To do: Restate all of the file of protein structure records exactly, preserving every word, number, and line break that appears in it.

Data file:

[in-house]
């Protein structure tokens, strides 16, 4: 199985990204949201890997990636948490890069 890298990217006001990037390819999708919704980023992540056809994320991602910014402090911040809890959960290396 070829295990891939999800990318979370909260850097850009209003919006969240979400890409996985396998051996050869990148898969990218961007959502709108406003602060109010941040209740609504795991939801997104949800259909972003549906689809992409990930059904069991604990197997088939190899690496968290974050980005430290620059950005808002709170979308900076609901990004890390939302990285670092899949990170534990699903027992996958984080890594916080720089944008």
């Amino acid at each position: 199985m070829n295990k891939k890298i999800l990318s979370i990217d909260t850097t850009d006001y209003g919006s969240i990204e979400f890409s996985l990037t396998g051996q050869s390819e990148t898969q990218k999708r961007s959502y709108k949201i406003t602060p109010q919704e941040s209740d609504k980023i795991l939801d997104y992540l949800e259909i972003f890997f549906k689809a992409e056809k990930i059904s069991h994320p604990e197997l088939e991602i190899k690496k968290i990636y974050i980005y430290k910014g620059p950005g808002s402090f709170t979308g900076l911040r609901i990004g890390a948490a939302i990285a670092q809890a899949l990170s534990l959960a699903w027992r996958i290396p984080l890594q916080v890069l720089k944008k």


[in-house]
């Protein structure tokens, strides 16, 4: 199985990204949201890997990636948490890069 890298990217006001990037390819999708919704980023992540056809994320991602910014402090911040809890959960290396 070829295990891939999800990318979370909260850097850009209003919006969240979400890409996985396998051996050869990148898969990218961007959502709108406003602060109010941040209740609504795991939801997104949800259909972003549906689809992409990930059904069991604990197997088939190899690496968290974050980005430290620059950005808002709170979308900076609901990004890390939302990285670092899949990170534990699903027992996958984080890594916080720089944008």
């Amino acid at each position: 199985m070829n295990k891939k890298i999800l990318s979370i990217d909260t850097t850009d006001y209003g919006s969240i990204e979400f890409s996985l990037t396998g051996q050869s390819e990148t898969q990218k999708r961007s959502y709108k949201i406003t602060p109010q919704e941040s209740d609504k980023i795991l939801d997104y992540l949800e259909i972003f890997f549906k689809a992409e056809k990930i059904s069991h994320p604990e197997l088939e991602i190899k690496k968290i990636y974050i980005y430290k910014g620059p950005g808002s402090f709170t979308g900076l911040r609901i990004g890390a948490a939302i990285a670092q809890a899949l990170s534990l959960a699903w027992r996958i290396p984080l890594q916080v890069l720089k944008k």